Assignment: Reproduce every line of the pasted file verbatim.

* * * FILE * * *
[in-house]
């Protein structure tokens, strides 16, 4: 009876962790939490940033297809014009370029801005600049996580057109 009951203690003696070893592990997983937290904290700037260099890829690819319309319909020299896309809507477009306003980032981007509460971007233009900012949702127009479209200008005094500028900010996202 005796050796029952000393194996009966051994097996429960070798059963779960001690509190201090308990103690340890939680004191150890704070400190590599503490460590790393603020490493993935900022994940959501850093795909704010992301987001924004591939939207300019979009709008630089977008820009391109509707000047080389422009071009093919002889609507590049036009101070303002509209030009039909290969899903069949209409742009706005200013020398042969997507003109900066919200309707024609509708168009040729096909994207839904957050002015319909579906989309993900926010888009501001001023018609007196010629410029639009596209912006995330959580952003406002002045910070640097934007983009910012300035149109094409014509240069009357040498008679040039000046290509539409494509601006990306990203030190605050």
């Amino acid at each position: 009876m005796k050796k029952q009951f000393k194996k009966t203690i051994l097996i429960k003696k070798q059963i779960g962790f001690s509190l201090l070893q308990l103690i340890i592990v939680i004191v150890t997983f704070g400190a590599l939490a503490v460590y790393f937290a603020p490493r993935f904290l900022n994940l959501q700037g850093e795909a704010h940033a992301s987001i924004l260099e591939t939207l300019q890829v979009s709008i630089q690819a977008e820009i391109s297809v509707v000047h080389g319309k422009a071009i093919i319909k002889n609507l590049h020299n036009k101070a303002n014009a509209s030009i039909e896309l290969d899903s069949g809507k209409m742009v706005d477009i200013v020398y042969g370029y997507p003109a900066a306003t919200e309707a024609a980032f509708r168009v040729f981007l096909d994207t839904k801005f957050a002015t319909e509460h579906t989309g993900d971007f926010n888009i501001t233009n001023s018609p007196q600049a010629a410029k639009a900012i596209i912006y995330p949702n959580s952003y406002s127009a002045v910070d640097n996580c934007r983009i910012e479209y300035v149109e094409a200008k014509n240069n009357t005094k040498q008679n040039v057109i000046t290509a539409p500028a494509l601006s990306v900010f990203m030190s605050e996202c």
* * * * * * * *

[in-house]
């Protein structure tokens, strides 16, 4: 009876962790939490940033297809014009370029801005600049996580057109 009951203690003696070893592990997983937290904290700037260099890829690819319309319909020299896309809507477009306003980032981007509460971007233009900012949702127009479209200008005094500028900010996202 005796050796029952000393194996009966051994097996429960070798059963779960001690509190201090308990103690340890939680004191150890704070400190590599503490460590790393603020490493993935900022994940959501850093795909704010992301987001924004591939939207300019979009709008630089977008820009391109509707000047080389422009071009093919002889609507590049036009101070303002509209030009039909290969899903069949209409742009706005200013020398042969997507003109900066919200309707024609509708168009040729096909994207839904957050002015319909579906989309993900926010888009501001001023018609007196010629410029639009596209912006995330959580952003406002002045910070640097934007983009910012300035149109094409014509240069009357040498008679040039000046290509539409494509601006990306990203030190605050």
């Amino acid at each position: 009876m005796k050796k029952q009951f000393k194996k009966t203690i051994l097996i429960k003696k070798q059963i779960g962790f001690s509190l201090l070893q308990l103690i340890i592990v939680i004191v150890t997983f704070g400190a590599l939490a503490v460590y790393f937290a603020p490493r993935f904290l900022n994940l959501q700037g850093e795909a704010h940033a992301s987001i924004l260099e591939t939207l300019q890829v979009s709008i630089q690819a977008e820009i391109s297809v509707v000047h080389g319309k422009a071009i093919i319909k002889n609507l590049h020299n036009k101070a303002n014009a509209s030009i039909e896309l290969d899903s069949g809507k209409m742009v706005d477009i200013v020398y042969g370029y997507p003109a900066a306003t919200e309707a024609a980032f509708r168009v040729f981007l096909d994207t839904k801005f957050a002015t319909e509460h579906t989309g993900d971007f926010n888009i501001t233009n001023s018609p007196q600049a010629a410029k639009a900012i596209i912006y995330p949702n959580s952003y406002s127009a002045v910070d640097n996580c934007r983009i910012e479209y300035v149109e094409a200008k014509n240069n009357t005094k040498q008679n040039v057109i000046t290509a539409p500028a494509l601006s990306v900010f990203m030190s605050e996202c």